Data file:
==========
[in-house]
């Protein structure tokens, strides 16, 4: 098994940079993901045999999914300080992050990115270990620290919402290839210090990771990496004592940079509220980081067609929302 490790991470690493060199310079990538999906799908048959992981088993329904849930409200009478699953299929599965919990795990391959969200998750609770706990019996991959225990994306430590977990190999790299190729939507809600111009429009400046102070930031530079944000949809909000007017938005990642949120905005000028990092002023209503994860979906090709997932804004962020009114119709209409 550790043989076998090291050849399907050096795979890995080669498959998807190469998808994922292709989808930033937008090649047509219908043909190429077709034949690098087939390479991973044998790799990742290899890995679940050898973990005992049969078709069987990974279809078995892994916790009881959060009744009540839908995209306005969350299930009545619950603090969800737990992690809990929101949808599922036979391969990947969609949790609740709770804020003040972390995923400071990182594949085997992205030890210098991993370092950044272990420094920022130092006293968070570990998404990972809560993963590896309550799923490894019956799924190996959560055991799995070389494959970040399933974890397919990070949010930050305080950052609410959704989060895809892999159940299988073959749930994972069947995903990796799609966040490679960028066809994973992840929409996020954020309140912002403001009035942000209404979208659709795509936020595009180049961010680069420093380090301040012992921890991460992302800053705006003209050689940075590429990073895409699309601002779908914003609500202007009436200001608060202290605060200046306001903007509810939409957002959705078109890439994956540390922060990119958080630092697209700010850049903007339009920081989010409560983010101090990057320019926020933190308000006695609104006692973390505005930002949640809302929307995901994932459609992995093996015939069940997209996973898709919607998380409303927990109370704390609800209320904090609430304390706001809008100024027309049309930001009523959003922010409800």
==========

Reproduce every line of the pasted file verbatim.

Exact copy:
[in-house]
């Protein structure tokens, strides 16, 4: 098994940079993901045999999914300080992050990115270990620290919402290839210090990771990496004592940079509220980081067609929302 490790991470690493060199310079990538999906799908048959992981088993329904849930409200009478699953299929599965919990795990391959969200998750609770706990019996991959225990994306430590977990190999790299190729939507809600111009429009400046102070930031530079944000949809909000007017938005990642949120905005000028990092002023209503994860979906090709997932804004962020009114119709209409 550790043989076998090291050849399907050096795979890995080669498959998807190469998808994922292709989808930033937008090649047509219908043909190429077709034949690098087939390479991973044998790799990742290899890995679940050898973990005992049969078709069987990974279809078995892994916790009881959060009744009540839908995209306005969350299930009545619950603090969800737990992690809990929101949808599922036979391969990947969609949790609740709770804020003040972390995923400071990182594949085997992205030890210098991993370092950044272990420094920022130092006293968070570990998404990972809560993963590896309550799923490894019956799924190996959560055991799995070389494959970040399933974890397919990070949010930050305080950052609410959704989060895809892999159940299988073959749930994972069947995903990796799609966040490679960028066809994973992840929409996020954020309140912002403001009035942000209404979208659709795509936020595009180049961010680069420093380090301040012992921890991460992302800053705006003209050689940075590429990073895409699309601002779908914003609500202007009436200001608060202290605060200046306001903007509810939409957002959705078109890439994956540390922060990119958080630092697209700010850049903007339009920081989010409560983010101090990057320019926020933190308000006695609104006692973390505005930002949640809302929307995901994932459609992995093996015939069940997209996973898709919607998380409303927990109370704390609800209320904090609430304390706001809008100024027309049309930001009523959003922010409800």